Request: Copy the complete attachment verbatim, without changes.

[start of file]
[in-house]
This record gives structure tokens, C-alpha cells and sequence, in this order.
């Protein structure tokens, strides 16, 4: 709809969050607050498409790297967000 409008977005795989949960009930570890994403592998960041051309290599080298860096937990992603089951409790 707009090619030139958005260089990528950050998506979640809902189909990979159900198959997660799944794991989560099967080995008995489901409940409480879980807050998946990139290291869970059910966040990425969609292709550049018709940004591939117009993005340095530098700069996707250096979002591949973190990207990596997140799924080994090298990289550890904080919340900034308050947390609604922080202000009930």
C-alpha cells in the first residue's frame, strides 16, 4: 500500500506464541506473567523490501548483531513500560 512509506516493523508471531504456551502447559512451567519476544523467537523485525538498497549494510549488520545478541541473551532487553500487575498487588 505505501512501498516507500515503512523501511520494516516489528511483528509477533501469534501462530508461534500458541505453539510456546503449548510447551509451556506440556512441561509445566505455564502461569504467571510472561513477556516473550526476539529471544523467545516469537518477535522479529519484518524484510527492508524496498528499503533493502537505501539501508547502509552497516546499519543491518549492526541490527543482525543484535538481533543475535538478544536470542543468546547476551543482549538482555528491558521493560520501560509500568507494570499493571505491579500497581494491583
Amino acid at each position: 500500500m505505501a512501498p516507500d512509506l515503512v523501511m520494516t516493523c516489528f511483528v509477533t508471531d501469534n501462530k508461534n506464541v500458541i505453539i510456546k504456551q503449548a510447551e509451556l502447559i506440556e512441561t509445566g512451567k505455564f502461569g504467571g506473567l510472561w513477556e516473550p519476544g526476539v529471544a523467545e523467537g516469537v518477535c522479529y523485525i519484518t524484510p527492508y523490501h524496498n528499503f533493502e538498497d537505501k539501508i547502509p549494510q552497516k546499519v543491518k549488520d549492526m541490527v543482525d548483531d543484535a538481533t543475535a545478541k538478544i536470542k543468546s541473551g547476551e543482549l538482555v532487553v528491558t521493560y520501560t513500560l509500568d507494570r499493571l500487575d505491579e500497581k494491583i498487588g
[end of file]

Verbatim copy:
[in-house]
This record gives structure tokens, C-alpha cells and sequence, in this order.
């Protein structure tokens, strides 16, 4: 709809969050607050498409790297967000 409008977005795989949960009930570890994403592998960041051309290599080298860096937990992603089951409790 707009090619030139958005260089990528950050998506979640809902189909990979159900198959997660799944794991989560099967080995008995489901409940409480879980807050998946990139290291869970059910966040990425969609292709550049018709940004591939117009993005340095530098700069996707250096979002591949973190990207990596997140799924080994090298990289550890904080919340900034308050947390609604922080202000009930």
C-alpha cells in the first residue's frame, strides 16, 4: 500500500506464541506473567523490501548483531513500560 512509506516493523508471531504456551502447559512451567519476544523467537523485525538498497549494510549488520545478541541473551532487553500487575498487588 505505501512501498516507500515503512523501511520494516516489528511483528509477533501469534501462530508461534500458541505453539510456546503449548510447551509451556506440556512441561509445566505455564502461569504467571510472561513477556516473550526476539529471544523467545516469537518477535522479529519484518524484510527492508524496498528499503533493502537505501539501508547502509552497516546499519543491518549492526541490527543482525543484535538481533543475535538478544536470542543468546547476551543482549538482555528491558521493560520501560509500568507494570499493571505491579500497581494491583
Amino acid at each position: 500500500m505505501a512501498p516507500d512509506l515503512v523501511m520494516t516493523c516489528f511483528v509477533t508471531d501469534n501462530k508461534n506464541v500458541i505453539i510456546k504456551q503449548a510447551e509451556l502447559i506440556e512441561t509445566g512451567k505455564f502461569g504467571g506473567l510472561w513477556e516473550p519476544g526476539v529471544a523467545e523467537g516469537v518477535c522479529y523485525i519484518t524484510p527492508y523490501h524496498n528499503f533493502e538498497d537505501k539501508i547502509p549494510q552497516k546499519v543491518k549488520d549492526m541490527v543482525d548483531d543484535a538481533t543475535a545478541k538478544i536470542k543468546s541473551g547476551e543482549l538482555v532487553v528491558t521493560y520501560t513500560l509500568d507494570r499493571l500487575d505491579e500497581k494491583i498487588g